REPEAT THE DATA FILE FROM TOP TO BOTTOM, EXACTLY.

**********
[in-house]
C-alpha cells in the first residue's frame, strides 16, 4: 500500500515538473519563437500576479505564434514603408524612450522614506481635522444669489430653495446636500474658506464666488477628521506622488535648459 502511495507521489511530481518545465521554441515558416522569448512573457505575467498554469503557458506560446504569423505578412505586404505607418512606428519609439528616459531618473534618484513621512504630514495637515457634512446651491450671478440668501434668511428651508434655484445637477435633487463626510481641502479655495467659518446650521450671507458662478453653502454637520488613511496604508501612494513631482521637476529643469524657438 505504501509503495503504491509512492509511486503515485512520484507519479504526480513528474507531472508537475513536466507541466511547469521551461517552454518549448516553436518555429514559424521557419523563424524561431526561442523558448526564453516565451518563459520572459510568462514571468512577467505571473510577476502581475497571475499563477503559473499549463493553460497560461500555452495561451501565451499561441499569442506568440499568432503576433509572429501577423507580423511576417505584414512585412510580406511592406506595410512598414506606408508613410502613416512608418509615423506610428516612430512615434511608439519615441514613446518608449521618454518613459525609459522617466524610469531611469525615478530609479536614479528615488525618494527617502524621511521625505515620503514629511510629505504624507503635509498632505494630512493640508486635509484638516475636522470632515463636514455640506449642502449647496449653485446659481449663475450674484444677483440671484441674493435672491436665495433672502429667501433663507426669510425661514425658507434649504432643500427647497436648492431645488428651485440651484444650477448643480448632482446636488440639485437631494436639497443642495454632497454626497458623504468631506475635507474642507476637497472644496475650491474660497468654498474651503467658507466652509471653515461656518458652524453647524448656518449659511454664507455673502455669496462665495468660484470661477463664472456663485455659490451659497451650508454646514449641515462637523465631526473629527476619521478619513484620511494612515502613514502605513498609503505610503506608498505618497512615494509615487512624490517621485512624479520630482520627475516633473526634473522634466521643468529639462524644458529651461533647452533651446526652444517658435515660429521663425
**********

[in-house]
C-alpha cells in the first residue's frame, strides 16, 4: 500500500515538473519563437500576479505564434514603408524612450522614506481635522444669489430653495446636500474658506464666488477628521506622488535648459 502511495507521489511530481518545465521554441515558416522569448512573457505575467498554469503557458506560446504569423505578412505586404505607418512606428519609439528616459531618473534618484513621512504630514495637515457634512446651491450671478440668501434668511428651508434655484445637477435633487463626510481641502479655495467659518446650521450671507458662478453653502454637520488613511496604508501612494513631482521637476529643469524657438 505504501509503495503504491509512492509511486503515485512520484507519479504526480513528474507531472508537475513536466507541466511547469521551461517552454518549448516553436518555429514559424521557419523563424524561431526561442523558448526564453516565451518563459520572459510568462514571468512577467505571473510577476502581475497571475499563477503559473499549463493553460497560461500555452495561451501565451499561441499569442506568440499568432503576433509572429501577423507580423511576417505584414512585412510580406511592406506595410512598414506606408508613410502613416512608418509615423506610428516612430512615434511608439519615441514613446518608449521618454518613459525609459522617466524610469531611469525615478530609479536614479528615488525618494527617502524621511521625505515620503514629511510629505504624507503635509498632505494630512493640508486635509484638516475636522470632515463636514455640506449642502449647496449653485446659481449663475450674484444677483440671484441674493435672491436665495433672502429667501433663507426669510425661514425658507434649504432643500427647497436648492431645488428651485440651484444650477448643480448632482446636488440639485437631494436639497443642495454632497454626497458623504468631506475635507474642507476637497472644496475650491474660497468654498474651503467658507466652509471653515461656518458652524453647524448656518449659511454664507455673502455669496462665495468660484470661477463664472456663485455659490451659497451650508454646514449641515462637523465631526473629527476619521478619513484620511494612515502613514502605513498609503505610503506608498505618497512615494509615487512624490517621485512624479520630482520627475516633473526634473522634466521643468529639462524644458529651461533647452533651446526652444517658435515660429521663425